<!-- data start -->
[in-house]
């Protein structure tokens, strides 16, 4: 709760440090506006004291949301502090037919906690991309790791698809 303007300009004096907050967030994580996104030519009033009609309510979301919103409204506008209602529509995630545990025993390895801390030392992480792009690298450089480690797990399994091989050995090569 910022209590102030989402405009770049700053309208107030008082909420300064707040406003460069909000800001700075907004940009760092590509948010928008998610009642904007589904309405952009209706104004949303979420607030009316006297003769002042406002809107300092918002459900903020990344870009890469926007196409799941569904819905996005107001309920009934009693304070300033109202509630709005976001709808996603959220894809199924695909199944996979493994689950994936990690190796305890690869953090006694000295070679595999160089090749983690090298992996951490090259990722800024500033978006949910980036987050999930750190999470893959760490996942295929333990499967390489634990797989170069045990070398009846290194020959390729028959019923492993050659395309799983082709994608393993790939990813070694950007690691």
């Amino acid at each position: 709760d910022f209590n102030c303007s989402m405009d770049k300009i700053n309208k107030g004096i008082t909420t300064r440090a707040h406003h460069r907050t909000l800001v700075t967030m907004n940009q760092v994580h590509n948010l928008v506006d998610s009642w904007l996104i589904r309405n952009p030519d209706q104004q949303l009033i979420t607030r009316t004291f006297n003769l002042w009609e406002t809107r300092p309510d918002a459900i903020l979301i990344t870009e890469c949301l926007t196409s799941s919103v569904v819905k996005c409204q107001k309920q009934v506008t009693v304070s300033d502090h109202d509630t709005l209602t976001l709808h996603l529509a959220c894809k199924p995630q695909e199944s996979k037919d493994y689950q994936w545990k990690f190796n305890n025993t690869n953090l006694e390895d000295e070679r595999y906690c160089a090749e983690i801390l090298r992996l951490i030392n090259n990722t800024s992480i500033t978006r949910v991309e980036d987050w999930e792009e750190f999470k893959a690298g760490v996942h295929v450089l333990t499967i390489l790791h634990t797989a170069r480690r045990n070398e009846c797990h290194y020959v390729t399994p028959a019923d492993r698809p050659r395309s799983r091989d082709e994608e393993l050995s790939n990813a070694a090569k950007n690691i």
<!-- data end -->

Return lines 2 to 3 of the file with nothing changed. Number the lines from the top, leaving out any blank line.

């Protein structure tokens, strides 16, 4: 709760440090506006004291949301502090037919906690991309790791698809 303007300009004096907050967030994580996104030519009033009609309510979301919103409204506008209602529509995630545990025993390895801390030392992480792009690298450089480690797990399994091989050995090569 910022209590102030989402405009770049700053309208107030008082909420300064707040406003460069909000800001700075907004940009760092590509948010928008998610009642904007589904309405952009209706104004949303979420607030009316006297003769002042406002809107300092918002459900903020990344870009890469926007196409799941569904819905996005107001309920009934009693304070300033109202509630709005976001709808996603959220894809199924695909199944996979493994689950994936990690190796305890690869953090006694000295070679595999160089090749983690090298992996951490090259990722800024500033978006949910980036987050999930750190999470893959760490996942295929333990499967390489634990797989170069045990070398009846290194020959390729028959019923492993050659395309799983082709994608393993790939990813070694950007690691």
């Amino acid at each position: 709760d910022f209590n102030c303007s989402m405009d770049k300009i700053n309208k107030g004096i008082t909420t300064r440090a707040h406003h460069r907050t909000l800001v700075t967030m907004n940009q760092v994580h590509n948010l928008v506006d998610s009642w904007l996104i589904r309405n952009p030519d209706q104004q949303l009033i979420t607030r009316t004291f006297n003769l002042w009609e406002t809107r300092p309510d918002a459900i903020l979301i990344t870009e890469c949301l926007t196409s799941s919103v569904v819905k996005c409204q107001k309920q009934v506008t009693v304070s300033d502090h109202d509630t709005l209602t976001l709808h996603l529509a959220c894809k199924p995630q695909e199944s996979k037919d493994y689950q994936w545990k990690f190796n305890n025993t690869n953090l006694e390895d000295e070679r595999y906690c160089a090749e983690i801390l090298r992996l951490i030392n090259n990722t800024s992480i500033t978006r949910v991309e980036d987050w999930e792009e750190f999470k893959a690298g760490v996942h295929v450089l333990t499967i390489l790791h634990t797989a170069r480690r045990n070398e009846c797990h290194y020959v390729t399994p028959a019923d492993r698809p050659r395309s799983r091989d082709e994608e393993l050995s790939n990813a070694a090569k950007n690691i």